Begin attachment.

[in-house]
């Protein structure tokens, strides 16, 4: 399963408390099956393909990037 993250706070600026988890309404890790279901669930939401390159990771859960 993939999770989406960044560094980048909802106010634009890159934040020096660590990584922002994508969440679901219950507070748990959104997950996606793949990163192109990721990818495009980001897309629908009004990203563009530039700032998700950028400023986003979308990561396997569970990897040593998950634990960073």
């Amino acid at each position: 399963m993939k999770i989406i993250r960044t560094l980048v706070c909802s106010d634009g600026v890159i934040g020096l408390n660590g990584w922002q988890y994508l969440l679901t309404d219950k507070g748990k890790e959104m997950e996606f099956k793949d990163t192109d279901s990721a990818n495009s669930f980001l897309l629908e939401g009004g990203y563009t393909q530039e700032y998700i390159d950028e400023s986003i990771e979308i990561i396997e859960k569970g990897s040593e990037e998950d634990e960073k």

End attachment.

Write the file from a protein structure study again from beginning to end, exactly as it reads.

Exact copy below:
[in-house]
């Protein structure tokens, strides 16, 4: 399963408390099956393909990037 993250706070600026988890309404890790279901669930939401390159990771859960 993939999770989406960044560094980048909802106010634009890159934040020096660590990584922002994508969440679901219950507070748990959104997950996606793949990163192109990721990818495009980001897309629908009004990203563009530039700032998700950028400023986003979308990561396997569970990897040593998950634990960073």
């Amino acid at each position: 399963m993939k999770i989406i993250r960044t560094l980048v706070c909802s106010d634009g600026v890159i934040g020096l408390n660590g990584w922002q988890y994508l969440l679901t309404d219950k507070g748990k890790e959104m997950e996606f099956k793949d990163t192109d279901s990721a990818n495009s669930f980001l897309l629908e939401g009004g990203y563009t393909q530039e700032y998700i390159d950028e400023s986003i990771e979308i990561i396997e859960k569970g990897s040593e990037e998950d634990e960073k």